Though the triangular fan made of a short length of coconut leaf with the leaf midrib serving as a handle is old, the finer fans (pl. 4, C, D) involve a more advanced technique through the use of a wooden handle. The method of tying pairs of young leaflets to the tang of a wooden handle, the crossing of the wefts over both sides of the tang, the splitting of the weft, and the plaiting in check have been described (fig. 22). An identical technique was used in the Society Islands but I have seen no old fans from the Austral Islands. The fans from the Marquesas, Hawaii (fine fans), and western Polynesia differ in technique and shape (fig. 264), so it is evident that diffusion took place between the Society and Cook Islands during the second period. Within the Cook Islands, minor changes occurred in fans of individual islands, for instance, the downward projection of the leaflet midribs in Aitutaki and the ornamentation of the handle with a sennit lozenge pattern in two colors and back to back heads in Rarotonga.
Figure 263.—Technique of colored borders of mats. a, commencement of mat on left lower corner with butt ends (1) left long, check plait, with sinistrals (2) to left and dextrals (3) to right. b, forming left edge (4) by successively turning sinistrals that protrude beyond edge with piu turn to right to act as dextrals (2′); by this technique there are no free wefts on side edge to form decorative border and such borders thus restricted to commencement and finishing edges of koviri mats. c, technique to provide free wefts on side edges for paretumu mats: the sinistrals (2) not turned in but left projecting beyond line of side edge and fresh butt strips (5) are added from side to supply required dextrals (6). Technique of filling in corners of mats (d-f): d, the butt strip on the commencement and two side edges are run out to form free wefts and split again to half their width, as are free ends at finishing edge; top and right side borders are shown plaited in check for simplicity but in mats, various combinations of checks and twills are employed to produce patterns shown in figure 256. In top edge, last sinistral (1) from body of mat forms last of crossing elements and similarly on the right edge, last dextral (2) also forms last crossing weft; two butt strips (3, 3) carrying required number of narrow wefts are inserted along line of last dextral (4) of upper edge to supply required number of sinistral wefts (5) to complete upper part of border as shown. e, butt ends left free in previous figure are run out to supply required dextrals (3, 3) to finish right edge of border. f, completed corner.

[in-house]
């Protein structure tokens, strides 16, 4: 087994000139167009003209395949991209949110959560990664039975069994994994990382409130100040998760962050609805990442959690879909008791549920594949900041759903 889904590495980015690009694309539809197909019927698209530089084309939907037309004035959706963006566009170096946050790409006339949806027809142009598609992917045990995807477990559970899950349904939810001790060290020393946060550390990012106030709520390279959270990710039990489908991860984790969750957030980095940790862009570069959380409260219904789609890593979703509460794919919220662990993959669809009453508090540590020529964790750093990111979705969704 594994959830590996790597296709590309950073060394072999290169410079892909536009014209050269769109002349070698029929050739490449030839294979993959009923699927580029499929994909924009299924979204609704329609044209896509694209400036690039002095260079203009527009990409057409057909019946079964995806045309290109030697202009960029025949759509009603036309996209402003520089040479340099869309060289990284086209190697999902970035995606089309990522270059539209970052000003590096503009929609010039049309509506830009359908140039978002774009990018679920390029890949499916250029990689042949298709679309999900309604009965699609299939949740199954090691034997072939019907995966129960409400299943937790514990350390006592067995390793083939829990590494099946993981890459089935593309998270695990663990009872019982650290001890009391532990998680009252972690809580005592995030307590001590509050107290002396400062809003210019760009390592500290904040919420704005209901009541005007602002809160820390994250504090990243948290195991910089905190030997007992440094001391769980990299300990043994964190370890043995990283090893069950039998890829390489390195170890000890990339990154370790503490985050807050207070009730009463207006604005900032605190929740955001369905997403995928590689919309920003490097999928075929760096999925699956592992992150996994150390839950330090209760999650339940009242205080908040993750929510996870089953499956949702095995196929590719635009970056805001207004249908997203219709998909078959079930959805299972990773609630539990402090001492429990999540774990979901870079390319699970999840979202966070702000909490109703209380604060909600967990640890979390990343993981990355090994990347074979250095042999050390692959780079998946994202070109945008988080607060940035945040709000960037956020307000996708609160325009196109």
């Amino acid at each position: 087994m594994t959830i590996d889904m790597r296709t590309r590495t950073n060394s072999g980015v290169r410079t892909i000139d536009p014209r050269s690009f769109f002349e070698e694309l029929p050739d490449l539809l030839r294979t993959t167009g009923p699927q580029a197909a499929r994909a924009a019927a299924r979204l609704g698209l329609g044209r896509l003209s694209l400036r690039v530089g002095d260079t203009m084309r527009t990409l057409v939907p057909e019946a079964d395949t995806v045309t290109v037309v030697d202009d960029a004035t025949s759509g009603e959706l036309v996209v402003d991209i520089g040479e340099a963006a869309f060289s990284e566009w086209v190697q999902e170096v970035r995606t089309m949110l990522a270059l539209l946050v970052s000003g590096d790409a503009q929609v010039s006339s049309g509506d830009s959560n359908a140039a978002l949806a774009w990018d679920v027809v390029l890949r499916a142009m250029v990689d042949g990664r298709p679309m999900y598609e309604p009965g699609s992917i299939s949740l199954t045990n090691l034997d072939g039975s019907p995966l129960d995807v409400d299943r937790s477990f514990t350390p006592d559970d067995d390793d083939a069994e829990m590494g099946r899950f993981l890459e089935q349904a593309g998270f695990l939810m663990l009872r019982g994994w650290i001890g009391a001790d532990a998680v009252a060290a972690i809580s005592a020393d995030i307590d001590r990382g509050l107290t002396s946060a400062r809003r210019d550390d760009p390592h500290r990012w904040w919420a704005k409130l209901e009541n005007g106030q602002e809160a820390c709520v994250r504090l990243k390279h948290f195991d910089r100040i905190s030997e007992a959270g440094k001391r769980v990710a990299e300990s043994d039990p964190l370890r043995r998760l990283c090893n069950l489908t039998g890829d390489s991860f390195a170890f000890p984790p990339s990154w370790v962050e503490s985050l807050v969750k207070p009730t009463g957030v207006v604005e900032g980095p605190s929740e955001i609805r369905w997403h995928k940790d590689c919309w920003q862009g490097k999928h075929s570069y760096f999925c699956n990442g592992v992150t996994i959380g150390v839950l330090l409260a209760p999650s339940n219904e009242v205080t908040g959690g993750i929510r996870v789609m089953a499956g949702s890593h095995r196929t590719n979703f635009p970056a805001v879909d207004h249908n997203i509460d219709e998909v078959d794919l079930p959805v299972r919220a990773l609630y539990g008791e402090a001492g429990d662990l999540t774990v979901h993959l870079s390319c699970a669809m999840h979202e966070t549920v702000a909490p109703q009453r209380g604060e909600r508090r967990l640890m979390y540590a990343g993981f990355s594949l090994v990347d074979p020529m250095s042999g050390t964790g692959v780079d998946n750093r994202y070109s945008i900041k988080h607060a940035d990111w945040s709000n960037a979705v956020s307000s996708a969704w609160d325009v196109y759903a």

Figure 264.—Polynesian fan outlines. a, Aitutaki. b, Rarotonga. c, Mangaia. d, Tahiti (British Mus., Tah. 69), same technique as a and b. e, Marquesas, curved sides and twilled plaiting. f, Hawaii (Bishop Mus., C9232), found in burial cave, closed leaflets in check, triangular shape conforming to central Polynesian type. g, Hawaii (Bishop Mus., 7965), specialized form of fine fan peculiar to Hawaii. h, Samoa, reversed triangle with straight base on handle and curved sides; twilled plaiting. i, Samoa, reversed triangle with slanting base and curved sides.
The form of ridge sheet (tapatu) now in use (fig. 20, b) is said to have been introduced from Samoa (73, fig. 84). Similarly, the o'ini basket (fig. 21, c) is said to have been introduced from Tahiti. Both these articles were page 429probably introduced in the post-missionary period when intercourse between the islands became more frequent.
A third method of closing the bottom of pandanus baskets was used after the acquisition of sewing machines. With the basket inside out, the bottom edges were smoothed together, stitched with a sewing machine, and afterwards inverted so that the seam was inside (70, fig. 175, d).
Trade dyes supplanted the old vegetable dyes in the use of color in sleeping mats and baskets.